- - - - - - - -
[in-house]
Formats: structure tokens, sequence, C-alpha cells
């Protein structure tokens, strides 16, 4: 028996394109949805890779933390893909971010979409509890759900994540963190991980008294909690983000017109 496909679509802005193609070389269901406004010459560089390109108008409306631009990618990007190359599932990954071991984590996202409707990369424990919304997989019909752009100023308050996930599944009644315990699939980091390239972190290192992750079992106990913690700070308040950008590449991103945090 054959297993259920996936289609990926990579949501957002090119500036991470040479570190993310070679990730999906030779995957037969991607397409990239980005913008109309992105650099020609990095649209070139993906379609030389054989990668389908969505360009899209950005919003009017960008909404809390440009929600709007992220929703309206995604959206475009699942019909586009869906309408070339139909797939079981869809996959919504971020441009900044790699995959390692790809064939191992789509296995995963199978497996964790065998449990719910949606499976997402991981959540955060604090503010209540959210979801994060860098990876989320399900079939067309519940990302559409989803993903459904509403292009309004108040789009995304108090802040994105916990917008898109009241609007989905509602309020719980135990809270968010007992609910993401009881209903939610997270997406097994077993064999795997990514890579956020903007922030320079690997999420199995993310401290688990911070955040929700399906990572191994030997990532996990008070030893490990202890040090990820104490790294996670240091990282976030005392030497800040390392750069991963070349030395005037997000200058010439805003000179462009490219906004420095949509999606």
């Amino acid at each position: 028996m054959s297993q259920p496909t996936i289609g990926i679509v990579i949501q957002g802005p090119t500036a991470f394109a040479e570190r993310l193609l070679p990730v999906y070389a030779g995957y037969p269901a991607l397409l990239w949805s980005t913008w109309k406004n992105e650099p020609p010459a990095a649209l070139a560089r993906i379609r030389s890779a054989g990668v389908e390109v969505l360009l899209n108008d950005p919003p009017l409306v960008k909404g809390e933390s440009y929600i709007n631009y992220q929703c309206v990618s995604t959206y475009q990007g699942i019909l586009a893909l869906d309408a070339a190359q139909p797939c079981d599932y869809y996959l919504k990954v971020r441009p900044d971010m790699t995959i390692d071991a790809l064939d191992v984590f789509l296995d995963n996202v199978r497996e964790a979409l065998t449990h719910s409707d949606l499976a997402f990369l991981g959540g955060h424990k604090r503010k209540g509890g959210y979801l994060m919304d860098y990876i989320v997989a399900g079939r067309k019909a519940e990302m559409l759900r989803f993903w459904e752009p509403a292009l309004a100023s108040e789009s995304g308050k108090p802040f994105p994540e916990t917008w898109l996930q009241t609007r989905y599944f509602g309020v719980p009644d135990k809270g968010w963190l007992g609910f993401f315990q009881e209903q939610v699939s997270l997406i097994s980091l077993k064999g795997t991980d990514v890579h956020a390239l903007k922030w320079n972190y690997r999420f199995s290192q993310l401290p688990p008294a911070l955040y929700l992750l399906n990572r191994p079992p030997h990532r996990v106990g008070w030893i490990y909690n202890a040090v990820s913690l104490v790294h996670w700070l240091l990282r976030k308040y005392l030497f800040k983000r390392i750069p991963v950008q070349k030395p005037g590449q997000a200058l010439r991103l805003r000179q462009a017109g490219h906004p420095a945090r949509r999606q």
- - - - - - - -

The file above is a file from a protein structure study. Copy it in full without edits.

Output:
[in-house]
Formats: structure tokens, sequence, C-alpha cells
């Protein structure tokens, strides 16, 4: 028996394109949805890779933390893909971010979409509890759900994540963190991980008294909690983000017109 496909679509802005193609070389269901406004010459560089390109108008409306631009990618990007190359599932990954071991984590996202409707990369424990919304997989019909752009100023308050996930599944009644315990699939980091390239972190290192992750079992106990913690700070308040950008590449991103945090 054959297993259920996936289609990926990579949501957002090119500036991470040479570190993310070679990730999906030779995957037969991607397409990239980005913008109309992105650099020609990095649209070139993906379609030389054989990668389908969505360009899209950005919003009017960008909404809390440009929600709007992220929703309206995604959206475009699942019909586009869906309408070339139909797939079981869809996959919504971020441009900044790699995959390692790809064939191992789509296995995963199978497996964790065998449990719910949606499976997402991981959540955060604090503010209540959210979801994060860098990876989320399900079939067309519940990302559409989803993903459904509403292009309004108040789009995304108090802040994105916990917008898109009241609007989905509602309020719980135990809270968010007992609910993401009881209903939610997270997406097994077993064999795997990514890579956020903007922030320079690997999420199995993310401290688990911070955040929700399906990572191994030997990532996990008070030893490990202890040090990820104490790294996670240091990282976030005392030497800040390392750069991963070349030395005037997000200058010439805003000179462009490219906004420095949509999606």
């Amino acid at each position: 028996m054959s297993q259920p496909t996936i289609g990926i679509v990579i949501q957002g802005p090119t500036a991470f394109a040479e570190r993310l193609l070679p990730v999906y070389a030779g995957y037969p269901a991607l397409l990239w949805s980005t913008w109309k406004n992105e650099p020609p010459a990095a649209l070139a560089r993906i379609r030389s890779a054989g990668v389908e390109v969505l360009l899209n108008d950005p919003p009017l409306v960008k909404g809390e933390s440009y929600i709007n631009y992220q929703c309206v990618s995604t959206y475009q990007g699942i019909l586009a893909l869906d309408a070339a190359q139909p797939c079981d599932y869809y996959l919504k990954v971020r441009p900044d971010m790699t995959i390692d071991a790809l064939d191992v984590f789509l296995d995963n996202v199978r497996e964790a979409l065998t449990h719910s409707d949606l499976a997402f990369l991981g959540g955060h424990k604090r503010k209540g509890g959210y979801l994060m919304d860098y990876i989320v997989a399900g079939r067309k019909a519940e990302m559409l759900r989803f993903w459904e752009p509403a292009l309004a100023s108040e789009s995304g308050k108090p802040f994105p994540e916990t917008w898109l996930q009241t609007r989905y599944f509602g309020v719980p009644d135990k809270g968010w963190l007992g609910f993401f315990q009881e209903q939610v699939s997270l997406i097994s980091l077993k064999g795997t991980d990514v890579h956020a390239l903007k922030w320079n972190y690997r999420f199995s290192q993310l401290p688990p008294a911070l955040y929700l992750l399906n990572r191994p079992p030997h990532r996990v106990g008070w030893i490990y909690n202890a040090v990820s913690l104490v790294h996670w700070l240091l990282r976030k308040y005392l030497f800040k983000r390392i750069p991963v950008q070349k030395p005037g590449q997000a200058l010439r991103l805003r000179q462009a017109g490219h906004p420095a945090r949509r999606q």